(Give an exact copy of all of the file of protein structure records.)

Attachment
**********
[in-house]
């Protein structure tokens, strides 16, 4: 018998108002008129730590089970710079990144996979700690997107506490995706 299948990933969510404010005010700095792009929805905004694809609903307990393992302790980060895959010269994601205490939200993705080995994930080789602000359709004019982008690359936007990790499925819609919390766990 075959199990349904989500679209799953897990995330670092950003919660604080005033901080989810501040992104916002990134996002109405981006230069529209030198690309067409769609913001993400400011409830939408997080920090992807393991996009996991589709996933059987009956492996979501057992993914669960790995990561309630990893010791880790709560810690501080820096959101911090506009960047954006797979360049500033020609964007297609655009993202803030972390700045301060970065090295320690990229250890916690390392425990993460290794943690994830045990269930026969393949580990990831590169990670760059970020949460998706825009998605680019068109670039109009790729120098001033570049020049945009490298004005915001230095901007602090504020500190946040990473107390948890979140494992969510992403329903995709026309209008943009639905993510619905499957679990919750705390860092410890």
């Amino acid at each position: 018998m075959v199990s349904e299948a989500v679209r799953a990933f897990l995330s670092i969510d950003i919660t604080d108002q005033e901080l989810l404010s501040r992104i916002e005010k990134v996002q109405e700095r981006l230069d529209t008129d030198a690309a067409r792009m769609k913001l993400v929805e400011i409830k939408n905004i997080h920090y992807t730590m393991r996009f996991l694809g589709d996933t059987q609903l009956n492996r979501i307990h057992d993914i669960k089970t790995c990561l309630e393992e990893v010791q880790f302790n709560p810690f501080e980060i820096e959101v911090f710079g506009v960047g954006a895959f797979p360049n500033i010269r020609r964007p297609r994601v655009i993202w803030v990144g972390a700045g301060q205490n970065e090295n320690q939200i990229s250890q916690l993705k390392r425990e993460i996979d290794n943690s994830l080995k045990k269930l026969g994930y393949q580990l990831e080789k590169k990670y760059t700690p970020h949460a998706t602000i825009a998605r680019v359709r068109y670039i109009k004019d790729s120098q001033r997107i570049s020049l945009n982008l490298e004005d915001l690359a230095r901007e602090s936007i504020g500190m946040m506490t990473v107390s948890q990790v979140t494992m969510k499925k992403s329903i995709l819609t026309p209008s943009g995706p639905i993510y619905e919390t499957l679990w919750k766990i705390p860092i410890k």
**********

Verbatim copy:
[in-house]
């Protein structure tokens, strides 16, 4: 018998108002008129730590089970710079990144996979700690997107506490995706 299948990933969510404010005010700095792009929805905004694809609903307990393992302790980060895959010269994601205490939200993705080995994930080789602000359709004019982008690359936007990790499925819609919390766990 075959199990349904989500679209799953897990995330670092950003919660604080005033901080989810501040992104916002990134996002109405981006230069529209030198690309067409769609913001993400400011409830939408997080920090992807393991996009996991589709996933059987009956492996979501057992993914669960790995990561309630990893010791880790709560810690501080820096959101911090506009960047954006797979360049500033020609964007297609655009993202803030972390700045301060970065090295320690990229250890916690390392425990993460290794943690994830045990269930026969393949580990990831590169990670760059970020949460998706825009998605680019068109670039109009790729120098001033570049020049945009490298004005915001230095901007602090504020500190946040990473107390948890979140494992969510992403329903995709026309209008943009639905993510619905499957679990919750705390860092410890």
């Amino acid at each position: 018998m075959v199990s349904e299948a989500v679209r799953a990933f897990l995330s670092i969510d950003i919660t604080d108002q005033e901080l989810l404010s501040r992104i916002e005010k990134v996002q109405e700095r981006l230069d529209t008129d030198a690309a067409r792009m769609k913001l993400v929805e400011i409830k939408n905004i997080h920090y992807t730590m393991r996009f996991l694809g589709d996933t059987q609903l009956n492996r979501i307990h057992d993914i669960k089970t790995c990561l309630e393992e990893v010791q880790f302790n709560p810690f501080e980060i820096e959101v911090f710079g506009v960047g954006a895959f797979p360049n500033i010269r020609r964007p297609r994601v655009i993202w803030v990144g972390a700045g301060q205490n970065e090295n320690q939200i990229s250890q916690l993705k390392r425990e993460i996979d290794n943690s994830l080995k045990k269930l026969g994930y393949q580990l990831e080789k590169k990670y760059t700690p970020h949460a998706t602000i825009a998605r680019v359709r068109y670039i109009k004019d790729s120098q001033r997107i570049s020049l945009n982008l490298e004005d915001l690359a230095r901007e602090s936007i504020g500190m946040m506490t990473v107390s948890q990790v979140t494992m969510k499925k992403s329903i995709l819609t026309p209008s943009g995706p639905i993510y619905e919390t499957l679990w919750k766990i705390p860092i410890k």